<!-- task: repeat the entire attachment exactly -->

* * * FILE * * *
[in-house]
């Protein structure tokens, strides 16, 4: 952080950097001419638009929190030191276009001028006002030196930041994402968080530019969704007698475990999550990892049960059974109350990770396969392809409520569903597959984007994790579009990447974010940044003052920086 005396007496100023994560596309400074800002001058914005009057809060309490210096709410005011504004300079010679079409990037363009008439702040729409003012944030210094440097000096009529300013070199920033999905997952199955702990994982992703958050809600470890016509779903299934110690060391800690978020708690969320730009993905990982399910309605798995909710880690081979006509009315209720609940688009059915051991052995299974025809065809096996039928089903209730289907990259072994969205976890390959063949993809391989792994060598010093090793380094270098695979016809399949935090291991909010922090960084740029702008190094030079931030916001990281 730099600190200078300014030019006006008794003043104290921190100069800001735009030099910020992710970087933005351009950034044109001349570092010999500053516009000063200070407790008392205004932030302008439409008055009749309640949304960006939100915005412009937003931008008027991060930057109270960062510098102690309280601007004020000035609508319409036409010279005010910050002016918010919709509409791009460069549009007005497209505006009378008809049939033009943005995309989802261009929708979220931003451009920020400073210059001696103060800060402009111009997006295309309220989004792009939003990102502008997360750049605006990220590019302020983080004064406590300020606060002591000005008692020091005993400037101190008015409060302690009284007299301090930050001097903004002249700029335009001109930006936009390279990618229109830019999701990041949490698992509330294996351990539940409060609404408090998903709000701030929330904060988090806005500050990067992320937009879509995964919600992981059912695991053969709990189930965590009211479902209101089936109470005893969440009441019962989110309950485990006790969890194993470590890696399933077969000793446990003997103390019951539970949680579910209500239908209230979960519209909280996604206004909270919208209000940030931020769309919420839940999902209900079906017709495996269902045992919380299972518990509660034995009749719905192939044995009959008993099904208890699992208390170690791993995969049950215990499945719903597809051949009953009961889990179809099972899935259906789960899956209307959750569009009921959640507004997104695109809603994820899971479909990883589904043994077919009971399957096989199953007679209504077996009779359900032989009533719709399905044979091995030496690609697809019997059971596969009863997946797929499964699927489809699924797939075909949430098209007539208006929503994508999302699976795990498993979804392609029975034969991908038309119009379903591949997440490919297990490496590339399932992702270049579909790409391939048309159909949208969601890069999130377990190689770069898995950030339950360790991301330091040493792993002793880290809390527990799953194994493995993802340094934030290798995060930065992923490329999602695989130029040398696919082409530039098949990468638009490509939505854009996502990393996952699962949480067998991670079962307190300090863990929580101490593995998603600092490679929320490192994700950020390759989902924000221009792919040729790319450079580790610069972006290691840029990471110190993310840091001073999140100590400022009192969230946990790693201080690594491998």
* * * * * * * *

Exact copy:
[in-house]
């Protein structure tokens, strides 16, 4: 952080950097001419638009929190030191276009001028006002030196930041994402968080530019969704007698475990999550990892049960059974109350990770396969392809409520569903597959984007994790579009990447974010940044003052920086 005396007496100023994560596309400074800002001058914005009057809060309490210096709410005011504004300079010679079409990037363009008439702040729409003012944030210094440097000096009529300013070199920033999905997952199955702990994982992703958050809600470890016509779903299934110690060391800690978020708690969320730009993905990982399910309605798995909710880690081979006509009315209720609940688009059915051991052995299974025809065809096996039928089903209730289907990259072994969205976890390959063949993809391989792994060598010093090793380094270098695979016809399949935090291991909010922090960084740029702008190094030079931030916001990281 730099600190200078300014030019006006008794003043104290921190100069800001735009030099910020992710970087933005351009950034044109001349570092010999500053516009000063200070407790008392205004932030302008439409008055009749309640949304960006939100915005412009937003931008008027991060930057109270960062510098102690309280601007004020000035609508319409036409010279005010910050002016918010919709509409791009460069549009007005497209505006009378008809049939033009943005995309989802261009929708979220931003451009920020400073210059001696103060800060402009111009997006295309309220989004792009939003990102502008997360750049605006990220590019302020983080004064406590300020606060002591000005008692020091005993400037101190008015409060302690009284007299301090930050001097903004002249700029335009001109930006936009390279990618229109830019999701990041949490698992509330294996351990539940409060609404408090998903709000701030929330904060988090806005500050990067992320937009879509995964919600992981059912695991053969709990189930965590009211479902209101089936109470005893969440009441019962989110309950485990006790969890194993470590890696399933077969000793446990003997103390019951539970949680579910209500239908209230979960519209909280996604206004909270919208209000940030931020769309919420839940999902209900079906017709495996269902045992919380299972518990509660034995009749719905192939044995009959008993099904208890699992208390170690791993995969049950215990499945719903597809051949009953009961889990179809099972899935259906789960899956209307959750569009009921959640507004997104695109809603994820899971479909990883589904043994077919009971399957096989199953007679209504077996009779359900032989009533719709399905044979091995030496690609697809019997059971596969009863997946797929499964699927489809699924797939075909949430098209007539208006929503994508999302699976795990498993979804392609029975034969991908038309119009379903591949997440490919297990490496590339399932992702270049579909790409391939048309159909949208969601890069999130377990190689770069898995950030339950360790991301330091040493792993002793880290809390527990799953194994493995993802340094934030290798995060930065992923490329999602695989130029040398696919082409530039098949990468638009490509939505854009996502990393996952699962949480067998991670079962307190300090863990929580101490593995998603600092490679929320490192994700950020390759989902924000221009792919040729790319450079580790610069972006290691840029990471110190993310840091001073999140100590400022009192969230946990790693201080690594491998």